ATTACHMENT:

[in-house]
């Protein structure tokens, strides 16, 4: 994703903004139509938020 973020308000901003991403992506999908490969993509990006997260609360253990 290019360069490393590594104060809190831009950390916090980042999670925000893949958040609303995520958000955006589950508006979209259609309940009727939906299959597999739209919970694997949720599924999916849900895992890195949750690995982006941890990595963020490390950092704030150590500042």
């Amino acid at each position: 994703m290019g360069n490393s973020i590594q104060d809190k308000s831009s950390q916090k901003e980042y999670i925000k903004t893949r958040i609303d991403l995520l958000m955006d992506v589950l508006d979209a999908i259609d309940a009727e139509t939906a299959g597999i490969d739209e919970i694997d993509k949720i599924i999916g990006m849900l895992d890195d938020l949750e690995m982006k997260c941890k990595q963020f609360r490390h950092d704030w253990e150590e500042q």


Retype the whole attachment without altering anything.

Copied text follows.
[in-house]
């Protein structure tokens, strides 16, 4: 994703903004139509938020 973020308000901003991403992506999908490969993509990006997260609360253990 290019360069490393590594104060809190831009950390916090980042999670925000893949958040609303995520958000955006589950508006979209259609309940009727939906299959597999739209919970694997949720599924999916849900895992890195949750690995982006941890990595963020490390950092704030150590500042």
């Amino acid at each position: 994703m290019g360069n490393s973020i590594q104060d809190k308000s831009s950390q916090k901003e980042y999670i925000k903004t893949r958040i609303d991403l995520l958000m955006d992506v589950l508006d979209a999908i259609d309940a009727e139509t939906a299959g597999i490969d739209e919970i694997d993509k949720i599924i999916g990006m849900l895992d890195d938020l949750e690995m982006k997260c941890k990595q963020f609360r490390h950092d704030w253990e150590e500042q």